History of the Campaign for the Conquest of Canada in 1776: From the Death of Montgomery to the Retreat of the British Army Under Sir Guy Carleton

Front Cover
Porter & Coates, 1882 - Canada - 234 pages
 

What people are saying - Write a review

We haven't found any reviews in the usual places.

Other editions - View all

Common terms and phrases

Popular passages

Page 166 - The Congress and Washington have suffered greatly, the latter lost her First Lieutenant killed, Captain and Master wounded. The New York lost all her officers except the captain.
Page 181 - He was asked if he had any request to make, to which he replied, that ' if General Burgoyne would permit it, he should like to be buried at six o'clock in the evening, on the top of a mountain, in a redoubt which had been built there.
Page 10 - twas fine to see The left prepared to fight ; The while the drovers, Wayne and Lee, Drew off upon the right. Which Irvine 'twas, Fame don't relate ; Nor can the Muse assist her : Whether 'twas he that cocks a hat, Or he that gives a glister. For greatly one was signalized That fought at Chestnut Hill ; And Canada immortalized The vender of the pill.
Page 71 - Canada, in their opinion, is an object of the last importance to the welfare of the United Colonies. Should our troops retire before the enemy, and entirely evacuate that Province, it is not in human wisdom to foretell the consequences.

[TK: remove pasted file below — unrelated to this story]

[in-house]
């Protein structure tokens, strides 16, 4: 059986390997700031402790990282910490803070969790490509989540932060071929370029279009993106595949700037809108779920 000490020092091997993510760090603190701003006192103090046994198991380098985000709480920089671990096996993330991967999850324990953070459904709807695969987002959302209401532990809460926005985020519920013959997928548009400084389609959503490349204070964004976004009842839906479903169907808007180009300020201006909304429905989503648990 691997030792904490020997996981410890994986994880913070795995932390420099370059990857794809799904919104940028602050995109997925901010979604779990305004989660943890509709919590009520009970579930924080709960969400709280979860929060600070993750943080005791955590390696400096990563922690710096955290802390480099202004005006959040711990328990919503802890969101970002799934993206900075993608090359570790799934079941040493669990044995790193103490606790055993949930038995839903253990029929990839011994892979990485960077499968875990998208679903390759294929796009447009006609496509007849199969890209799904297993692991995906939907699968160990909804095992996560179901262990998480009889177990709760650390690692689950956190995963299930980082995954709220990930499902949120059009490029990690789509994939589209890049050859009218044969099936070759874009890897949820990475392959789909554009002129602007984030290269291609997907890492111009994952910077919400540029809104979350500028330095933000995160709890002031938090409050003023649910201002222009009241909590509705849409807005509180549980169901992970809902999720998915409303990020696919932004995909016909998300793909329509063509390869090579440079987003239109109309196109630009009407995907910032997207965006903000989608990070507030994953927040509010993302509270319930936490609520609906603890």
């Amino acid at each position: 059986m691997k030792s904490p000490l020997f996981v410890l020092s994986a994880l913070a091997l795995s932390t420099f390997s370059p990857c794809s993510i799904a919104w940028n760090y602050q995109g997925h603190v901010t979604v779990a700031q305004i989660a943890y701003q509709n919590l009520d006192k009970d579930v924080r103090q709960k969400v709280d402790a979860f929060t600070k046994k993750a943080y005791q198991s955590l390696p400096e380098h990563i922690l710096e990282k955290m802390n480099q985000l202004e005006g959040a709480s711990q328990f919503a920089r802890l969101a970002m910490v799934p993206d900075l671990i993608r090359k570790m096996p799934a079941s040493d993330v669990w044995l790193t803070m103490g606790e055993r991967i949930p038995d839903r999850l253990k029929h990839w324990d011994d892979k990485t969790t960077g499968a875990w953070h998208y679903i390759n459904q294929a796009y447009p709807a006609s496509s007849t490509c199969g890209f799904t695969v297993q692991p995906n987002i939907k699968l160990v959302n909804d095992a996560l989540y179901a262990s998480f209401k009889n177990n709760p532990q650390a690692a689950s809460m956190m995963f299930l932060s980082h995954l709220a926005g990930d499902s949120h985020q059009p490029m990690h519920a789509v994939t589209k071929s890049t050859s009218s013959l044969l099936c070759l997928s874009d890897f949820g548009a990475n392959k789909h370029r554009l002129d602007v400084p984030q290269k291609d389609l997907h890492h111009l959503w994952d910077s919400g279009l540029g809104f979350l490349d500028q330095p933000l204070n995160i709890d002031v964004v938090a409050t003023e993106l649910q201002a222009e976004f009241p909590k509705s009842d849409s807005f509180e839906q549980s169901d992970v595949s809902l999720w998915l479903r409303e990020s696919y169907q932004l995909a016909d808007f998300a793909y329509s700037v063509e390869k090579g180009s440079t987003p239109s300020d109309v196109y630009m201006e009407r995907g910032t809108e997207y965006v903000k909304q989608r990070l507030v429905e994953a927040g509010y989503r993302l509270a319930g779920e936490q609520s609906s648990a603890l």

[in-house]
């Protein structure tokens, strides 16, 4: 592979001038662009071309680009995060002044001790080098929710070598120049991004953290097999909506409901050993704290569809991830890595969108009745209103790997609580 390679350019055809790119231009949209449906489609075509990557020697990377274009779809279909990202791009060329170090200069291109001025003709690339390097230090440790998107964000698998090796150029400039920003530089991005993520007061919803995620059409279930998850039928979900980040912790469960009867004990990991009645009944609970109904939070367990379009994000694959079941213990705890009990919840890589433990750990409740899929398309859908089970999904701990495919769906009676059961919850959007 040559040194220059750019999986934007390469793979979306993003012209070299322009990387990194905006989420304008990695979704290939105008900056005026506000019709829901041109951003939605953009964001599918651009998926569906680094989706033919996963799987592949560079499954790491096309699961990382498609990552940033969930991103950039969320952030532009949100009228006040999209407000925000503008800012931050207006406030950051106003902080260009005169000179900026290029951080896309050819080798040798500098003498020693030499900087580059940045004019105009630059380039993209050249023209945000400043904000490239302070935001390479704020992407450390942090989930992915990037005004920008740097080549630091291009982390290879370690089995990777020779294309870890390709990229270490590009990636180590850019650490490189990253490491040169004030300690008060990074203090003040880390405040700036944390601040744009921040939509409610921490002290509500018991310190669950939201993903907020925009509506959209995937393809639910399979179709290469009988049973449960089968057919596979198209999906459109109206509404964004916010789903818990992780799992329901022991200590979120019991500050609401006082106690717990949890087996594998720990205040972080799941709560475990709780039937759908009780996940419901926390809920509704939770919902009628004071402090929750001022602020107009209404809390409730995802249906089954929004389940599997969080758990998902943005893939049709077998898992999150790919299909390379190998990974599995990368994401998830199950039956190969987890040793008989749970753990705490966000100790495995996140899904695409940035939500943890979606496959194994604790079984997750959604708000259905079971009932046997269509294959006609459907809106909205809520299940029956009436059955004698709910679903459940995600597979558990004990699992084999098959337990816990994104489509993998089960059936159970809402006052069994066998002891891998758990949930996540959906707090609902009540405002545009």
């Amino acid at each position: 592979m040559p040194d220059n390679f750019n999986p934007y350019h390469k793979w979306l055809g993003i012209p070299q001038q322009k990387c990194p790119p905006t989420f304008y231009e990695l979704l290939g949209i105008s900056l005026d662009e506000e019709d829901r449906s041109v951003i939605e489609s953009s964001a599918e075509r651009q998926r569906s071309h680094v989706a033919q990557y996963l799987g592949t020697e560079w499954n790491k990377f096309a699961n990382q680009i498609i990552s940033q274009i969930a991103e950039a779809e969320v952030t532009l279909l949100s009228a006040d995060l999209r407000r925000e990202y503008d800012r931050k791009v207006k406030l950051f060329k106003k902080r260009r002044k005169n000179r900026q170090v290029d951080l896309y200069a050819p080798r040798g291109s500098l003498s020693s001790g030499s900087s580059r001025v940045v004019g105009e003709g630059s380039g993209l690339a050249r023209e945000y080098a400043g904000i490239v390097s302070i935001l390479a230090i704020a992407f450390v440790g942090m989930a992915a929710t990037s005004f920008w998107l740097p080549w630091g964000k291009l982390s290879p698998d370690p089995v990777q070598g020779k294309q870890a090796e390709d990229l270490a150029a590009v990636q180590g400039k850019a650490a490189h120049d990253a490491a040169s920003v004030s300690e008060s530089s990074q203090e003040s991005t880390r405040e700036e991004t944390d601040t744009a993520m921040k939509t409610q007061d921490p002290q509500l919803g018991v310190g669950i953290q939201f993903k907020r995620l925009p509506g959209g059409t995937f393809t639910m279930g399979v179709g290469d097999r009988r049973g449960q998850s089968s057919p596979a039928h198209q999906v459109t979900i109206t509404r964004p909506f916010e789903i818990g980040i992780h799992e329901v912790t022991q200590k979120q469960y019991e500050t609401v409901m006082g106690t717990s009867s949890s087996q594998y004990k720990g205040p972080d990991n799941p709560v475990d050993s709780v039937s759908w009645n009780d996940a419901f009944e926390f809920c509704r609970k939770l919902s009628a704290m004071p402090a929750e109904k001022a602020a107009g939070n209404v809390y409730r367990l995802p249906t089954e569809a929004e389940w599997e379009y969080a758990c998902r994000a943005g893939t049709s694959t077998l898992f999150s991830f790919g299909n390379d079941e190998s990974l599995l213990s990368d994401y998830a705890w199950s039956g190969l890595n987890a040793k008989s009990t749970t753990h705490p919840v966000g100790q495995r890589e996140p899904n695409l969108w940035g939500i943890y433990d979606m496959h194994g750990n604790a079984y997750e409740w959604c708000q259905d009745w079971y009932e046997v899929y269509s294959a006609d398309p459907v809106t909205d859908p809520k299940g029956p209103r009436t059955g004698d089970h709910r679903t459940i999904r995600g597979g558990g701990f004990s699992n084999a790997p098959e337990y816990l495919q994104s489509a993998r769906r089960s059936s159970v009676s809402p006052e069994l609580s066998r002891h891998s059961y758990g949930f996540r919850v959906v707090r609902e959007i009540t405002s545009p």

Page 106 - ... of the sick. It is shocking to the feelings of humanity, as well as ruinous to the public service, that so deadly an evil, has been so long without a remedy.
Page 46 - Come, my boys, you are in a very painful situation and not able to go home with any comfort. I must provide you with shoes, stockings and good warm waistcoats. I must give you some good victuals to carry you home. Take care, my lads, that you do not come here again, lest I should not treat you so kindly.
Page 122 - Since the troops from the Southern states have been incorporated and associated in military duty with those from New England, a strong prejudice has assumed its unhappy influence, and drawn a line of distinction between them. Many of the officers from the South are gentlemen of education, and unaccustomed to that equality which prevails in New England...
Page 57 - Freemason's take proper measures, and have good courts appointed to bring them, and every other officer, that has been, or shall be, guilty of misconduct, to trial ; that they may be punished according to their offences. Our misfortunes at the Cedars were occasioned, as it is said, entirely by their base and cowardly behavior, and cannot be ascribed to any other cause.
Page 17 - it is of the utmost importance we should be possessed of Quebec before succors can arrive ; and I must here give it to you as my opinion, and that of several sensible men acquainted with this province, that we are not to expect a union with Canada till we have a force in the country sufficient to insure it against any attempt that may be made for its recovery.
Page 122 - ... a strong one, but less tenable from the utter want of discipline among his troops. The difference of conduct in the field between the men of the South and the men of the North had given a fresh edge to the old provincial jealousies. An officer at that time present with their army declares that even the Pennsylvania and New England troops would as soon fight each other as the enemy.* Still more poignant are the complaints of Washington on " the infamous practice of plundering. For...

Bibliographic information